The University of Newcastle, Australia

Enabling Approaches to Improving Access and Transitions to University: Pathways Program Design and Evaluation

Analysing taken-for-granted assumptions and unrecognised historical habits is critical for maintaining relevancy and achieving more equitable systems.

Anna Bennett Highlight Image

Dr Anna Bennett works to identify the underlying powerful, but often ‘invisible’, assumptions that continue enduring problems and inequities in higher education. Identifying and disrupting these assumptions and habits is the goal of her research.

Dr Bennett believes we have a responsibility to put at the forefront of education the needs of the people they serve - to provide for them the types of programs and experiences they value. Programs and evaluation therefore need to be designed in highly responsive ways. Challenging outdated and socio-culturally biased assumptions at broader systematic and everyday levels is critical for ensuring that programs do not exclude and serve only small cohorts of students already more advantaged.

“Inclusion, diversity and responsiveness need to be front-and-centre of education and central to the responsive design and evaluation of it” Dr Bennett said.

“There are so many variables in people's backgrounds, contexts and destinations, and this changes considerably over time. Therefore, it is critical for us to appreciate this diversity, rather than impose 'one-size-fits all' structures. Continuous (re)design and evaluation processes enable us to ensure that learning experiences into, through and beyond an individual's education are engaging and meaningful".

Dr Bennett has led research on perceptions and experiences of capability, pace and time in higher education and their impact on diverse groups of students, including students from regional and rural areas. In a recent study, Capability Belonging and Equity in Higher Education (2015), Dr Bennett and colleagues found that there are serious consequences to deeply held, widespread assumptions and related stereotypes about who belongs and is capable in higher education. “Our notion of what constitutes capability, talent and potential is often very limiting for many students because we do not consider the wider impacts of socio-political and economic forces, students' broader relationships, locations, and cultural backgrounds. If we understand that capability is continuously developed in relation to context and that it can be nurtured in ways that value the wonderful individuality of each student, we can then become capable of improving student outcomes.” Dr Bennett said.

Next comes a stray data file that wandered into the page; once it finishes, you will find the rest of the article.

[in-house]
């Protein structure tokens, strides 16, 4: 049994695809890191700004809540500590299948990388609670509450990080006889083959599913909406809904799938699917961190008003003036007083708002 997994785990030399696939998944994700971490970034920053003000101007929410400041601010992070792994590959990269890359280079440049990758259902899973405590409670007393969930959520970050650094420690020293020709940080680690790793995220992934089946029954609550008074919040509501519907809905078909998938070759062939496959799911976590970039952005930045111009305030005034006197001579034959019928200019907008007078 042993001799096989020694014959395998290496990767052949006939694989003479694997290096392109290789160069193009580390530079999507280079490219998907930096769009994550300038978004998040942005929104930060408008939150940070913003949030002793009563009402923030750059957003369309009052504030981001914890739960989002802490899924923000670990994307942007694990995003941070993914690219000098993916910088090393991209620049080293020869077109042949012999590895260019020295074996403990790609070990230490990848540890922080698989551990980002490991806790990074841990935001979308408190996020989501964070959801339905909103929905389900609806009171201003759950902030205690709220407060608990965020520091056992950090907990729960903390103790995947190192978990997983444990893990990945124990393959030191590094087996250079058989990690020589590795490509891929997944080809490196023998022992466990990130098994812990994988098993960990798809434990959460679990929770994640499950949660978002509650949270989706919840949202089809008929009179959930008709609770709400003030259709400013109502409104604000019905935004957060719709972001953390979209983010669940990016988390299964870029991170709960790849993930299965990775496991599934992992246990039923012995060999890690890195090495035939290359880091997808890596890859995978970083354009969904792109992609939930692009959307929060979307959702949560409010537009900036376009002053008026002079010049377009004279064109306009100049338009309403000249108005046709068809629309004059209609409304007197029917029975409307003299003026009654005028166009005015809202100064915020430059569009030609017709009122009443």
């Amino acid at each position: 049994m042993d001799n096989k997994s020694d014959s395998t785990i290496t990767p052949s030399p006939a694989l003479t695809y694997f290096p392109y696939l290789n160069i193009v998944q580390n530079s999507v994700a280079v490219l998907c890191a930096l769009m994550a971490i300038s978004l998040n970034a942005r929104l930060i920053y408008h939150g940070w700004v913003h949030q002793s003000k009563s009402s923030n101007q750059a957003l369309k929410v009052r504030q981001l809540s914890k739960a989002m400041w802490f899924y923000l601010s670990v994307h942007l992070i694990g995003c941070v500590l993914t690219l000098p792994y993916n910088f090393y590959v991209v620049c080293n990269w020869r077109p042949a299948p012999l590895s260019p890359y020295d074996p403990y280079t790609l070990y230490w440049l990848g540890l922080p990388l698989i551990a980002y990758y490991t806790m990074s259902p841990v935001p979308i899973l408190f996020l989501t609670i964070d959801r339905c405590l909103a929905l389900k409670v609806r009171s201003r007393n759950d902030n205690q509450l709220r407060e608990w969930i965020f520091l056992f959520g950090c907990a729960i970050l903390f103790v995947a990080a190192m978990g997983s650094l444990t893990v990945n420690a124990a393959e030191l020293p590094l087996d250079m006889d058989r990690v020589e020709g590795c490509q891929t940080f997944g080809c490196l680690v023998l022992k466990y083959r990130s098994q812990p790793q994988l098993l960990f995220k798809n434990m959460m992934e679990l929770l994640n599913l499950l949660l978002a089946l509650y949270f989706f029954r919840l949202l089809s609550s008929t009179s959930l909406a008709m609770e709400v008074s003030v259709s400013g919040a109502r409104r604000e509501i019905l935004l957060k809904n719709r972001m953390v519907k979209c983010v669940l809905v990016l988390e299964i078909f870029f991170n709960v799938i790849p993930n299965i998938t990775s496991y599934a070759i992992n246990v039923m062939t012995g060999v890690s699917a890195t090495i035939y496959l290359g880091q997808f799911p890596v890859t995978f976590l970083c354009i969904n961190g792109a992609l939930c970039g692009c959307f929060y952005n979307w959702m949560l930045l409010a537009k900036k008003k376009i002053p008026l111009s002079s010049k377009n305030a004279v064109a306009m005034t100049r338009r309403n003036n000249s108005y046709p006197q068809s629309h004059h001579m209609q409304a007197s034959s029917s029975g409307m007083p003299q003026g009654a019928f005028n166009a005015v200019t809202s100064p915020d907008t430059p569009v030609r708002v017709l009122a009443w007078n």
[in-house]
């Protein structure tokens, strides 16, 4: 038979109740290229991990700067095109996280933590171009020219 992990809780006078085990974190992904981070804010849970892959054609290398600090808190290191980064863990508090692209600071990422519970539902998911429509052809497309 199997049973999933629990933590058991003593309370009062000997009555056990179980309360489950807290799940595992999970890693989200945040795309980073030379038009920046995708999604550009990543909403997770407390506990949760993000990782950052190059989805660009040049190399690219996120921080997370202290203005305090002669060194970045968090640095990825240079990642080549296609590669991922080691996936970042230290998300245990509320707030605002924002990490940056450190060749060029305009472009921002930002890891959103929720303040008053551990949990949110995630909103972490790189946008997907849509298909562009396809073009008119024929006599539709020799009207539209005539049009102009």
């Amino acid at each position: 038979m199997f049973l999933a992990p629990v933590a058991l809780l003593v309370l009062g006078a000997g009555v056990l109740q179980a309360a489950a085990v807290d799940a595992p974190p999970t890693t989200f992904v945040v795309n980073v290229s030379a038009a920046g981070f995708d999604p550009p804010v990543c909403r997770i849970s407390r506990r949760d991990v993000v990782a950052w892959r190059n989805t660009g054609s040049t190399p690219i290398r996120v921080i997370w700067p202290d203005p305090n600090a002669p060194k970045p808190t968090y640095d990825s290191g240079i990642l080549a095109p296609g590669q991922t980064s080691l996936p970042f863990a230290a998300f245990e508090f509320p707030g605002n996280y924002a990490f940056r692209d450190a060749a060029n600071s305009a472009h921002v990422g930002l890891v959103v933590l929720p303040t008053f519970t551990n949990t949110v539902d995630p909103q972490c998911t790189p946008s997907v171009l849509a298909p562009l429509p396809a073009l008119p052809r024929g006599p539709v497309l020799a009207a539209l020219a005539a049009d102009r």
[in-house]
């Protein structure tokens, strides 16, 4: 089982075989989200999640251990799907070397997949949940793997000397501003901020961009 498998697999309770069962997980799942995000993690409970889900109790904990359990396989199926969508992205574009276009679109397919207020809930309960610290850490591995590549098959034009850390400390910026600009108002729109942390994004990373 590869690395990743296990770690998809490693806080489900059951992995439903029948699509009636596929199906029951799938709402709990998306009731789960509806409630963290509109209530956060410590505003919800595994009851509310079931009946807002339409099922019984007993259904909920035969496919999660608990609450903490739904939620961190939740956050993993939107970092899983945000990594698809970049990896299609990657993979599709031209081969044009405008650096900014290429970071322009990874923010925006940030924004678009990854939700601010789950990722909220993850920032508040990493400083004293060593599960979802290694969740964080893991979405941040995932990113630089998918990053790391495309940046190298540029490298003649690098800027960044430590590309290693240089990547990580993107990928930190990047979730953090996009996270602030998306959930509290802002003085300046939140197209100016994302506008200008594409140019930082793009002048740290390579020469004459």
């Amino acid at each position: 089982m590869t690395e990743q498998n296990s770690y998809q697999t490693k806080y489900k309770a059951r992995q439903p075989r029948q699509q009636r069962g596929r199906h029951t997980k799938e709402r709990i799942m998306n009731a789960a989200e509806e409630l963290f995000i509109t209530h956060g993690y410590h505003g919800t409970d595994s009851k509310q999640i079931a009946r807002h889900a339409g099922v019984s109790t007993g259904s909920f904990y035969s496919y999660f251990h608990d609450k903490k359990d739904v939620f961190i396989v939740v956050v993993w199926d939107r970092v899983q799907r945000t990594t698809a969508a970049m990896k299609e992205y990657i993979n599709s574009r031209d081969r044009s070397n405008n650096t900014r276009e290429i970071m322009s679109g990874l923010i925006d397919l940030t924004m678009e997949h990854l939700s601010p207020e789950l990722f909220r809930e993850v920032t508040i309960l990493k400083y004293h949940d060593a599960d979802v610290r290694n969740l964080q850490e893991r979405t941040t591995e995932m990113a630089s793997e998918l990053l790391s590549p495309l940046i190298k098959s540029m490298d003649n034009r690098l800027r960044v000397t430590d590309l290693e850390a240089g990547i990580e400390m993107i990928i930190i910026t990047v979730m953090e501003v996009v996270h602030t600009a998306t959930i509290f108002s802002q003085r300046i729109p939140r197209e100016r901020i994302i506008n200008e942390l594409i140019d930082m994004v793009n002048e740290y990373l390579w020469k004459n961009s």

“We need to build responsive frameworks to serve our diverse populations" she added.

Evidence of Impact

Dr Bennett explains that evidence collected through a major national study she recently led shows that the most effective access and equity programs are student and stakeholder-centred and context-specific. Conducted with colleagues from the University of Melbourne and La Trobe University, the Equity Initiatives in Australian Higher Education study was commissioned by the Australian Government and identifies initiatives that provide evidence they are effective, from school outreach through to postgraduate programs.

“It was the first national review to capture effective initiatives across Australian higher education. Importantly, the study also shows that rigorous evaluation is very important for ensuring that money invested is money well spent” Dr Bennett said.

Dr Bennett is Interim Director and Head of Research Engagement and Development within theEnglish, Language and Foundation Studies Centre (ELFSC) at the University of Newcastle (UON).

“I am proud of the outstanding outcomes from our rich history of programs that have provided 60,000 students with access to enabling education for 45 years, as well as our English language and International Student Experience programs, which are award winning and sector leading,” said Dr Bennett.